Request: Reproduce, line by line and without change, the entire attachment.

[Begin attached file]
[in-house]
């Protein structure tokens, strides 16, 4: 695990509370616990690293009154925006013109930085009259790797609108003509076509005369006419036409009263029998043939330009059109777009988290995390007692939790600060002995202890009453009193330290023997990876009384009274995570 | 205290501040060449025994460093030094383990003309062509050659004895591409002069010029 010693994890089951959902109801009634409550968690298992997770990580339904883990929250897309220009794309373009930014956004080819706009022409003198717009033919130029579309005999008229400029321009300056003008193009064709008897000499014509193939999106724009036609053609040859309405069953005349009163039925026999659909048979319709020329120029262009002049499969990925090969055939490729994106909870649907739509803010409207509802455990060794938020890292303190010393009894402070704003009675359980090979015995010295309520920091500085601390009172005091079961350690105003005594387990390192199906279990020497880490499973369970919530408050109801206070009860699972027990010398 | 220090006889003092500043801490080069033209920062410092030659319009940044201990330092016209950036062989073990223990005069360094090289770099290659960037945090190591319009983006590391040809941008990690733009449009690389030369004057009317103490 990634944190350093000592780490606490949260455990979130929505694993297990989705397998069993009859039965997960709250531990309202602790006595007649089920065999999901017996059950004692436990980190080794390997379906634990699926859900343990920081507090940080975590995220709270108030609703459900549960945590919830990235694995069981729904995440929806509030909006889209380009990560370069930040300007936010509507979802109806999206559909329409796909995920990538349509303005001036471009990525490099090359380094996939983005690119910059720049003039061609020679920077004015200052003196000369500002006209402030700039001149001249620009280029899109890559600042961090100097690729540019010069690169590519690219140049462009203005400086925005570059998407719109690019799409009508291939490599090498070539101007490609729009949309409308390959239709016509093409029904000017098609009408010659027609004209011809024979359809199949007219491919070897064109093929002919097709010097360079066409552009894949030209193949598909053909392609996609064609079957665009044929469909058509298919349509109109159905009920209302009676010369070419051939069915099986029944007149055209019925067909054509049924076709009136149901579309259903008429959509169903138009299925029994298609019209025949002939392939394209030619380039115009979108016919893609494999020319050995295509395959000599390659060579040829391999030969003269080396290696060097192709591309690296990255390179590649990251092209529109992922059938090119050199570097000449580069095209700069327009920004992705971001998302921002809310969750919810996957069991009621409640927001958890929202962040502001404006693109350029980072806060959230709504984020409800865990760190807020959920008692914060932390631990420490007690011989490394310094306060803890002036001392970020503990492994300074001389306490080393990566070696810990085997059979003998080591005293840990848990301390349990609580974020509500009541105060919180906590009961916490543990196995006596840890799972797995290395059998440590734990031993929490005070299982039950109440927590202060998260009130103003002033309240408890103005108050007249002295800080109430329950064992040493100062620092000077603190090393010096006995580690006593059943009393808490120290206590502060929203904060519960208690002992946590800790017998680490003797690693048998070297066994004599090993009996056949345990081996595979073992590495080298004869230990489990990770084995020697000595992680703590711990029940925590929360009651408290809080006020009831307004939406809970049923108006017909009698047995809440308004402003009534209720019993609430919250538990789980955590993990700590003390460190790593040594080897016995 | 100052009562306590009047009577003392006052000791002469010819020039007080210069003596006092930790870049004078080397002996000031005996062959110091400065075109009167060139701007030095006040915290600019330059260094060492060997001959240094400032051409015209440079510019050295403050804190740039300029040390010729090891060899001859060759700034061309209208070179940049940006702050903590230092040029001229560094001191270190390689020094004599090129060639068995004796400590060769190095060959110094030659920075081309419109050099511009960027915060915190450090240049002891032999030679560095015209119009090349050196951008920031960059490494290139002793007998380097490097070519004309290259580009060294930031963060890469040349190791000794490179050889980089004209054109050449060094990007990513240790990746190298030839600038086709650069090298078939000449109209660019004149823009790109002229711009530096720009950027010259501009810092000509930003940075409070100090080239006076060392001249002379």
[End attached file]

[in-house]
């Protein structure tokens, strides 16, 4: 695990509370616990690293009154925006013109930085009259790797609108003509076509005369006419036409009263029998043939330009059109777009988290995390007692939790600060002995202890009453009193330290023997990876009384009274995570 | 205290501040060449025994460093030094383990003309062509050659004895591409002069010029 010693994890089951959902109801009634409550968690298992997770990580339904883990929250897309220009794309373009930014956004080819706009022409003198717009033919130029579309005999008229400029321009300056003008193009064709008897000499014509193939999106724009036609053609040859309405069953005349009163039925026999659909048979319709020329120029262009002049499969990925090969055939490729994106909870649907739509803010409207509802455990060794938020890292303190010393009894402070704003009675359980090979015995010295309520920091500085601390009172005091079961350690105003005594387990390192199906279990020497880490499973369970919530408050109801206070009860699972027990010398 | 220090006889003092500043801490080069033209920062410092030659319009940044201990330092016209950036062989073990223990005069360094090289770099290659960037945090190591319009983006590391040809941008990690733009449009690389030369004057009317103490 990634944190350093000592780490606490949260455990979130929505694993297990989705397998069993009859039965997960709250531990309202602790006595007649089920065999999901017996059950004692436990980190080794390997379906634990699926859900343990920081507090940080975590995220709270108030609703459900549960945590919830990235694995069981729904995440929806509030909006889209380009990560370069930040300007936010509507979802109806999206559909329409796909995920990538349509303005001036471009990525490099090359380094996939983005690119910059720049003039061609020679920077004015200052003196000369500002006209402030700039001149001249620009280029899109890559600042961090100097690729540019010069690169590519690219140049462009203005400086925005570059998407719109690019799409009508291939490599090498070539101007490609729009949309409308390959239709016509093409029904000017098609009408010659027609004209011809024979359809199949007219491919070897064109093929002919097709010097360079066409552009894949030209193949598909053909392609996609064609079957665009044929469909058509298919349509109109159905009920209302009676010369070419051939069915099986029944007149055209019925067909054509049924076709009136149901579309259903008429959509169903138009299925029994298609019209025949002939392939394209030619380039115009979108016919893609494999020319050995295509395959000599390659060579040829391999030969003269080396290696060097192709591309690296990255390179590649990251092209529109992922059938090119050199570097000449580069095209700069327009920004992705971001998302921002809310969750919810996957069991009621409640927001958890929202962040502001404006693109350029980072806060959230709504984020409800865990760190807020959920008692914060932390631990420490007690011989490394310094306060803890002036001392970020503990492994300074001389306490080393990566070696810990085997059979003998080591005293840990848990301390349990609580974020509500009541105060919180906590009961916490543990196995006596840890799972797995290395059998440590734990031993929490005070299982039950109440927590202060998260009130103003002033309240408890103005108050007249002295800080109430329950064992040493100062620092000077603190090393010096006995580690006593059943009393808490120290206590502060929203904060519960208690002992946590800790017998680490003797690693048998070297066994004599090993009996056949345990081996595979073992590495080298004869230990489990990770084995020697000595992680703590711990029940925590929360009651408290809080006020009831307004939406809970049923108006017909009698047995809440308004402003009534209720019993609430919250538990789980955590993990700590003390460190790593040594080897016995 | 100052009562306590009047009577003392006052000791002469010819020039007080210069003596006092930790870049004078080397002996000031005996062959110091400065075109009167060139701007030095006040915290600019330059260094060492060997001959240094400032051409015209440079510019050295403050804190740039300029040390010729090891060899001859060759700034061309209208070179940049940006702050903590230092040029001229560094001191270190390689020094004599090129060639068995004796400590060769190095060959110094030659920075081309419109050099511009960027915060915190450090240049002891032999030679560095015209119009090349050196951008920031960059490494290139002793007998380097490097070519004309290259580009060294930031963060890469040349190791000794490179050889980089004209054109050449060094990007990513240790990746190298030839600038086709650069090298078939000449109209660019004149823009790109002229711009530096720009950027010259501009810092000509930003940075409070100090080239006076060392001249002379």